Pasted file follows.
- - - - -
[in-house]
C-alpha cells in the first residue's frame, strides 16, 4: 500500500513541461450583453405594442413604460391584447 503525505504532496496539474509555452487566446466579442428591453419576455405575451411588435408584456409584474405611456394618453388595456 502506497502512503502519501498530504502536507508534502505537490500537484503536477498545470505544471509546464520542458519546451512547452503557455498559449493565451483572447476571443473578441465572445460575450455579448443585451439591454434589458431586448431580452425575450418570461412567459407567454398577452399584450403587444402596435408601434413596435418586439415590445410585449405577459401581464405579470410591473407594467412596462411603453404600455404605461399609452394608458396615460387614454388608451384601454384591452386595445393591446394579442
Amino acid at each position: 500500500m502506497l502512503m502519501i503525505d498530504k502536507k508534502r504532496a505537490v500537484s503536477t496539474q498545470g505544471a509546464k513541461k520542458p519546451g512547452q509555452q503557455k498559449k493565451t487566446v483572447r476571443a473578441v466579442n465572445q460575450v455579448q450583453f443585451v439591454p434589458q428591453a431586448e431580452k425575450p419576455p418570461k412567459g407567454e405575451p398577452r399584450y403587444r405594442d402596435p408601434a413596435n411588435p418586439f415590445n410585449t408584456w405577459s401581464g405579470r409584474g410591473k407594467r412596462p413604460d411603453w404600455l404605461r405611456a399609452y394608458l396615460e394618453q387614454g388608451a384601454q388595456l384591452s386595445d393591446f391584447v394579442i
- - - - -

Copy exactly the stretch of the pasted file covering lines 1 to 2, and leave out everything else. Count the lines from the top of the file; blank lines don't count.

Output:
[in-house]
C-alpha cells in the first residue's frame, strides 16, 4: 500500500513541461450583453405594442413604460391584447 503525505504532496496539474509555452487566446466579442428591453419576455405575451411588435408584456409584474405611456394618453388595456 502506497502512503502519501498530504502536507508534502505537490500537484503536477498545470505544471509546464520542458519546451512547452503557455498559449493565451483572447476571443473578441465572445460575450455579448443585451439591454434589458431586448431580452425575450418570461412567459407567454398577452399584450403587444402596435408601434413596435418586439415590445410585449405577459401581464405579470410591473407594467412596462411603453404600455404605461399609452394608458396615460387614454388608451384601454384591452386595445393591446394579442